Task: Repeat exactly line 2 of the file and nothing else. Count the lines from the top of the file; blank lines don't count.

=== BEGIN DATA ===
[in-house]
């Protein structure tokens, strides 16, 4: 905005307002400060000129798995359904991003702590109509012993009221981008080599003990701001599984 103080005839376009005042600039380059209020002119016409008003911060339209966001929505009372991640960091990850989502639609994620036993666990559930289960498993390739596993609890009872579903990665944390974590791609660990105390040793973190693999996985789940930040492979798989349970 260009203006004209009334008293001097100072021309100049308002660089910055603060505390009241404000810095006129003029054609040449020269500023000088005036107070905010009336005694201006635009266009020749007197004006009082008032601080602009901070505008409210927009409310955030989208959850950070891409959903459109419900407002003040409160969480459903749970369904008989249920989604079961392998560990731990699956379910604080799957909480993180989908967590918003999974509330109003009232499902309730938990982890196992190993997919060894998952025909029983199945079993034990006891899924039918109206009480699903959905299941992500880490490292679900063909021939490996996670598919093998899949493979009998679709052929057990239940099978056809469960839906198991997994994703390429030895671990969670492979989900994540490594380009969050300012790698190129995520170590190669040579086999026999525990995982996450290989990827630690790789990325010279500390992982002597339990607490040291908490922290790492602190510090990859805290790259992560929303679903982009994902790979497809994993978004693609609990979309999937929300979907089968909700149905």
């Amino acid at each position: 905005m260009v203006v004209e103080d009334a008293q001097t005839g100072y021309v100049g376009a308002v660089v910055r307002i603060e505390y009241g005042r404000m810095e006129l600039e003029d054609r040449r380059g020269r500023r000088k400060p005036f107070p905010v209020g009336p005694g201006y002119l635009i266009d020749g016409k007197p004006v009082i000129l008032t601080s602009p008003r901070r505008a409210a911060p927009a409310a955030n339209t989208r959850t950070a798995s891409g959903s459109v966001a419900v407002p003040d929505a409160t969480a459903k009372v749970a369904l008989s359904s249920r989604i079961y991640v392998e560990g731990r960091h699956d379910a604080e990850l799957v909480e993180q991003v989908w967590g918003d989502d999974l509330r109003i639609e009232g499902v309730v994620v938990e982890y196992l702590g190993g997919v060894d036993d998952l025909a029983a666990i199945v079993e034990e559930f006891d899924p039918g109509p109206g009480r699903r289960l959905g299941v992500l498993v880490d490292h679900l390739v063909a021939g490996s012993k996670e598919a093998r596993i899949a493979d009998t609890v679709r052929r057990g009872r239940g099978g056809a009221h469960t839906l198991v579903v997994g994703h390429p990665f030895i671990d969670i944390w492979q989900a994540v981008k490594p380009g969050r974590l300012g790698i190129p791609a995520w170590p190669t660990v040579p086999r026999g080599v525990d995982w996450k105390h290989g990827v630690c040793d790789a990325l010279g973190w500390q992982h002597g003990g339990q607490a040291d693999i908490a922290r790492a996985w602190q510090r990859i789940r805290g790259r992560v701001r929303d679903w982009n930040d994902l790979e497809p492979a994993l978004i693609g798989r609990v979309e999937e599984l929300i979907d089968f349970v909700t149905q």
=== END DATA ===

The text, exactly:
């Protein structure tokens, strides 16, 4: 905005307002400060000129798995359904991003702590109509012993009221981008080599003990701001599984 103080005839376009005042600039380059209020002119016409008003911060339209966001929505009372991640960091990850989502639609994620036993666990559930289960498993390739596993609890009872579903990665944390974590791609660990105390040793973190693999996985789940930040492979798989349970 260009203006004209009334008293001097100072021309100049308002660089910055603060505390009241404000810095006129003029054609040449020269500023000088005036107070905010009336005694201006635009266009020749007197004006009082008032601080602009901070505008409210927009409310955030989208959850950070891409959903459109419900407002003040409160969480459903749970369904008989249920989604079961392998560990731990699956379910604080799957909480993180989908967590918003999974509330109003009232499902309730938990982890196992190993997919060894998952025909029983199945079993034990006891899924039918109206009480699903959905299941992500880490490292679900063909021939490996996670598919093998899949493979009998679709052929057990239940099978056809469960839906198991997994994703390429030895671990969670492979989900994540490594380009969050300012790698190129995520170590190669040579086999026999525990995982996450290989990827630690790789990325010279500390992982002597339990607490040291908490922290790492602190510090990859805290790259992560929303679903982009994902790979497809994993978004693609609990979309999937929300979907089968909700149905």